Guernica, till 1876 capital of the Basque country, has been reduced to ruins by rebel planes of German make.

The bombardment, which lasted for three and a half hours on Monday afternoon, killed hundreds of the 10,000 inhabitants, and yesterday only a few of the buildings remained standing. Many of the ruins were still burning.

In Guernica itself it is not known how many hundreds of people - men, women, and children - have been killed; it may indeed never be known. The town is in ruins. The buildings left standing can be counted almost on the fingers of one had. Among them is, remarkably enough, the Basque Parliament building, with its famous oak tree.

The church of St. John was destroyed, but the principal church, St. Mary's, is almost intact, except for the chapter-house and part of the tower. The convent of Santa Clara, which was being used as a hospital, was destroyed, with many of its inmates. Another small hospital, with 42 beds, was completely wiped out together with its 42 wounded occupants. Yet a third hospital was wrecked with many victims.

The raid occurred on market-day when the town was full of peasants who had come into sell their produce. The bombers, all of them said to be German, came over in waves of seven at a time. Many of the people who raced desperately for the open fields were systematically pursued and machine-gunned from the air by swooping fighters.

The survivors spent a night of horror sleeping where and if they could, awaiting with resignation their evacuation today. Since early this morning the roads leading to the rear have been thronged with long streams of peasants whose whole remaining possessions are dumped on ox-carts.

Today I visited what remains of the town. I was taken to the entrance of a street like a furnace which no one had been able to approach since the raid. I was shown a bomb shelter in which over fifty women and children were trapped and burned alive. Everywhere is a chaos of charred beams, twisted girders, broken masonry, and smouldering ashes, with forlorn groups of inhabitants wandering in search of missing relatives.

I picked up an incendiary shell which failed to explode. It was made of aluminum, weighed nearly two pounds, and was liberally stamped with German eagles.

Guernica, like the other Basque country towns, was absolutely defenceless, and was provided with neither anti-aircraft guns nor planes.

General Mola, who is in charge of the rebel offensive on the Basque front, is apparently trying to carry out his threat "to destroy the whole of Biscay Province" if the Basques do not immediately surrender. When he made the threat early in April he added, "We have the means of carrying out our intentions." Yesterday the Basque Government alleged that Germans were piloting the German bombers that carried out the raid.

It is reported that General Mola has now warned the Basque Government that he will raze Bilbao to the ground unless the town surrenders. But the Government states that after the destruction of Guernica surrender of the Basque capital is less than ever possible. A report that the Argentine Ambassador at Hendaye had been asked to act as intermediary to arrange for the surrender is denied.

It seems, in fact, that the vicious bombing of Guernica will stiffen the Basque resistance. The Basques were last night claiming that the rebel offensive in the region of Durango had been "brilliantly repulsed" and that the rebels were being held back form the Eibar sector to the coast.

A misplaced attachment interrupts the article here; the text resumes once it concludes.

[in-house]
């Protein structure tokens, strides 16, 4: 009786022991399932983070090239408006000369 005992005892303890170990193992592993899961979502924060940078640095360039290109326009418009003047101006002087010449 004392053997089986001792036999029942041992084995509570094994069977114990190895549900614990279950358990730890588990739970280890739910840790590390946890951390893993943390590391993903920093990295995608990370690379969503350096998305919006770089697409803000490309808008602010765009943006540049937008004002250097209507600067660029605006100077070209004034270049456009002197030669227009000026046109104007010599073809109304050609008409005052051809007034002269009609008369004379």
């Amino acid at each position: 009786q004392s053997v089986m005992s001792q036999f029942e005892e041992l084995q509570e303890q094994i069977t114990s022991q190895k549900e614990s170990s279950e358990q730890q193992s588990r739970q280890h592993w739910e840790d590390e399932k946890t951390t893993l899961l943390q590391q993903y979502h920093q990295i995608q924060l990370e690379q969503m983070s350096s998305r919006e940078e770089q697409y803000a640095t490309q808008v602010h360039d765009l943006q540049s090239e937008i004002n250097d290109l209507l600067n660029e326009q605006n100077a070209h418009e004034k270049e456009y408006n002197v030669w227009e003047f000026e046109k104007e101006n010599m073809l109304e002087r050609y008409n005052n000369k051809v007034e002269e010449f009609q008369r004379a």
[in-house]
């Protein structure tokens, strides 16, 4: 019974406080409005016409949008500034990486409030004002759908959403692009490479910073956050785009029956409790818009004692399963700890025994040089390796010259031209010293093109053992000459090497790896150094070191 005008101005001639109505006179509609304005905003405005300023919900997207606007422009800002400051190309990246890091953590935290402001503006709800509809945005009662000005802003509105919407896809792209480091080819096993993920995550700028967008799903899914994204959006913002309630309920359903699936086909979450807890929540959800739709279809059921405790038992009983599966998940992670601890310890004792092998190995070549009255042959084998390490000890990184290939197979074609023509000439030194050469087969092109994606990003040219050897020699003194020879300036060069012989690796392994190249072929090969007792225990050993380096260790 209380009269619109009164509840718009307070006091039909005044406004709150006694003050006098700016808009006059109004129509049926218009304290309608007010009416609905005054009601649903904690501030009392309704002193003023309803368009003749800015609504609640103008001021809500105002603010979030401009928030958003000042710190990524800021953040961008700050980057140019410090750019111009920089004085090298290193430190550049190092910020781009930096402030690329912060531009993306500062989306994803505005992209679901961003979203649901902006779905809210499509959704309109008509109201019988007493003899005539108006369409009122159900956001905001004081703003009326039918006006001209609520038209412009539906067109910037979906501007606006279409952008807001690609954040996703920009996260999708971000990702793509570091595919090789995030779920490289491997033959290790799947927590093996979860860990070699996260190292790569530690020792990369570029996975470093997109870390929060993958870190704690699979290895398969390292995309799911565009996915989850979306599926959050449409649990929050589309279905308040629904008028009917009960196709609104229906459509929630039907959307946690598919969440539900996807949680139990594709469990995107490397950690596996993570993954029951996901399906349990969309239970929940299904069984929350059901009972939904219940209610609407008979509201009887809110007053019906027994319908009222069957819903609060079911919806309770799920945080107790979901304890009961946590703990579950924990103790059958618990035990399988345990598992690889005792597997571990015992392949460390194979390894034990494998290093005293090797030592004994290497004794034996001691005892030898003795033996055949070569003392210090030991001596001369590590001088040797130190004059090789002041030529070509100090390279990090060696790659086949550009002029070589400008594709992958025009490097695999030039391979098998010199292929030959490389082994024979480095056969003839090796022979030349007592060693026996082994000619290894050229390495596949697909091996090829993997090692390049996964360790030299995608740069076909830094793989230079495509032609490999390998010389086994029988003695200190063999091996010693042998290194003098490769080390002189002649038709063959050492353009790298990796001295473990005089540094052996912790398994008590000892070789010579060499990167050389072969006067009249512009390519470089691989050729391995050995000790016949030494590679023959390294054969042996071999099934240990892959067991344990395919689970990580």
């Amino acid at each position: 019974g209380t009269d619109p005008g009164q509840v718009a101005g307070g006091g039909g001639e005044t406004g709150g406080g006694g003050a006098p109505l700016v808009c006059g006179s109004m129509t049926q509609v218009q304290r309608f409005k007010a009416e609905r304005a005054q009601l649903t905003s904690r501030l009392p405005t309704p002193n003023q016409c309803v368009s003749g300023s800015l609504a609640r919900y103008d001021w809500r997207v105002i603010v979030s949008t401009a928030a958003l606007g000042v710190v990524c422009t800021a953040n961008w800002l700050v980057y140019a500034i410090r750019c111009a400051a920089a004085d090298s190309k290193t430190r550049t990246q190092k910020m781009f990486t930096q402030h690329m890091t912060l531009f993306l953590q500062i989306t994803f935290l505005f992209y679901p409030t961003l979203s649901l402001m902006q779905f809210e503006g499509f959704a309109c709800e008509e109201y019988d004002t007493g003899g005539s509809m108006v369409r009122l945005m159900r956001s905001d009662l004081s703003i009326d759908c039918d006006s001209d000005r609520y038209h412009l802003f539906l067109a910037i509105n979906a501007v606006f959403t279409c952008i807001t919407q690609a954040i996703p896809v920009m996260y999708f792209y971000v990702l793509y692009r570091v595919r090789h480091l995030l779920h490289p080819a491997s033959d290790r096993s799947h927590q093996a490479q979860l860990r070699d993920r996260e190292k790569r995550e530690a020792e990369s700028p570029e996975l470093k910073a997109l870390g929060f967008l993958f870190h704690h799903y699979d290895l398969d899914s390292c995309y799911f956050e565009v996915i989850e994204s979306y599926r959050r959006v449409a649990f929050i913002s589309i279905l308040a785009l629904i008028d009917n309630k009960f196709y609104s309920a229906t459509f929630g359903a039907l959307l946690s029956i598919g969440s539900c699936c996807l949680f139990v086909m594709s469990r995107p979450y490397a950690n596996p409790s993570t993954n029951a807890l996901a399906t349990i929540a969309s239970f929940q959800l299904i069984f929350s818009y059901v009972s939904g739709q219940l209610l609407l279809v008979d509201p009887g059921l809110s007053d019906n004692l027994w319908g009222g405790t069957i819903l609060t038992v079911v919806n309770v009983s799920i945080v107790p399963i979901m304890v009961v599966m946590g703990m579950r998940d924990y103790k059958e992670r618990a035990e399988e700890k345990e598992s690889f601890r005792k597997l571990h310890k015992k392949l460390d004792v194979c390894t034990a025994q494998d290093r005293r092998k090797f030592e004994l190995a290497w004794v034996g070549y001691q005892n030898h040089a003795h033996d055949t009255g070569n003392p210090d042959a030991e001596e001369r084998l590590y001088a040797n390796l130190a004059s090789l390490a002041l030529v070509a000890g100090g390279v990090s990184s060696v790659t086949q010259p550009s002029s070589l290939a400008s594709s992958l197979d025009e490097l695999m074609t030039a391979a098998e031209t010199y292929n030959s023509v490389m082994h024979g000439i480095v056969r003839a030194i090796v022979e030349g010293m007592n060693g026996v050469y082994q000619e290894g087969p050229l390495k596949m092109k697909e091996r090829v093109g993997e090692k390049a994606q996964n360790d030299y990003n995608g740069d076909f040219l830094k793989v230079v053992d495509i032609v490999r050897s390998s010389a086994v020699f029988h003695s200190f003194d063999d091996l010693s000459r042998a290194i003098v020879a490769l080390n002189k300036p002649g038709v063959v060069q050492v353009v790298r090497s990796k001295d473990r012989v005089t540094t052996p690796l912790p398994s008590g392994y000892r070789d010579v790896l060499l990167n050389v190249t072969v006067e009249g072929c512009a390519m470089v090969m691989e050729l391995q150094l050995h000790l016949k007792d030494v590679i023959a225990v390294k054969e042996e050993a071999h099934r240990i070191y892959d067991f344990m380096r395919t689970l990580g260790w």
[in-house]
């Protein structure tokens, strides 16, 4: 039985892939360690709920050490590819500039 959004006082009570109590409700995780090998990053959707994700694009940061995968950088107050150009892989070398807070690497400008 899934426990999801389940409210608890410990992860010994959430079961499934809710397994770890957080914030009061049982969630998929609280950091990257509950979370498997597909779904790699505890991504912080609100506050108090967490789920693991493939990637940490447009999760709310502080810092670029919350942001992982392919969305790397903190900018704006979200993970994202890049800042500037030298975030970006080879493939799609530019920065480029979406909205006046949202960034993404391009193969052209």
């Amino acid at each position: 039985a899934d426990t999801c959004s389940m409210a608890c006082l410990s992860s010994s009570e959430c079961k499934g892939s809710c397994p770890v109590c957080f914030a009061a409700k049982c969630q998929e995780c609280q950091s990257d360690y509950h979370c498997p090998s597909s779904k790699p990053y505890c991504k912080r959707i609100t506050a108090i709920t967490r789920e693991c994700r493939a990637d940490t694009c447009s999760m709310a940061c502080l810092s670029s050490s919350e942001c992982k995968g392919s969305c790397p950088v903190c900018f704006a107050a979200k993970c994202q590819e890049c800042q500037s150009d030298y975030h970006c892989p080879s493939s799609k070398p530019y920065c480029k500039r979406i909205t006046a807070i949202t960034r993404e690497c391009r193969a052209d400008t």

Senor Aguirre, the Basque President, last night published a decree reorganising the regular army into battalions, brigades, and divisions under a new commander-in-chief. Under another decree all industries catering for the needs of war are militarised and mobilised.

(3) Father Alberto de Onaindia, witnessed the bombing of Guernica on 26th April 1937. He was interviewed by the author, Robert Payne, for his book, The Civil War in Spain (1963)

Late in the afternoon of April 26th I was going by car to rescue my mother and my sisters, then living in Marquina, a town about to fall into the hands of Franco. It was one of those magnificently clear days, the sky soft and serene. We reached the outskirts of Guernica just before five o'clock. The streets were busy with the traffic of market day. Suddenly we heard the siren, and trembled. People were running about in all directions, abandoning everything they possessed, some hurrying into the shelters, others running into the hills. Soon an enemy aeroplane appeared over Guernica. A peasant was passing by. 'It's nothing, only one of the 'white' ones,' he said. 'He'll drop a few bombs, and then he'll go away.' The Basques had learned to distinguish between the twin-engined 'whites' and the three-engined 'blacks.' The 'white' aeroplane made a reconnaissance over the town, and when he was directly over the centre he dropped three bombs. Immediately afterwards he saw a squadron of seven planes followed a little later by six more, and this in turn by a third squadron of five more. All of them were Junkers. Meanwhile Guernica was seized with a terrible panic.

I left the car by the side of the road and took refuge with five milicianos in a sewer. The water came up to our ankles. From our hiding-place we could see everything that happened without being seen. The aeroplanes came low, flying at two hundred metres. As soon as we could leave our shelter, we ran into the woods, hoping to put a safe distance between us and the enemy. But the airmen saw us and went after us. The leaves hid us. As they did not know exactly where we were, they aimed their machine-guns in the direction they thought we were travelling. We heard the bullets ripping through branches, and the sinister sound of splintering wood. The milicianos and I followed the flight patterns of the aeroplanes; and we made a crazy journey through the trees, trying to avoid them.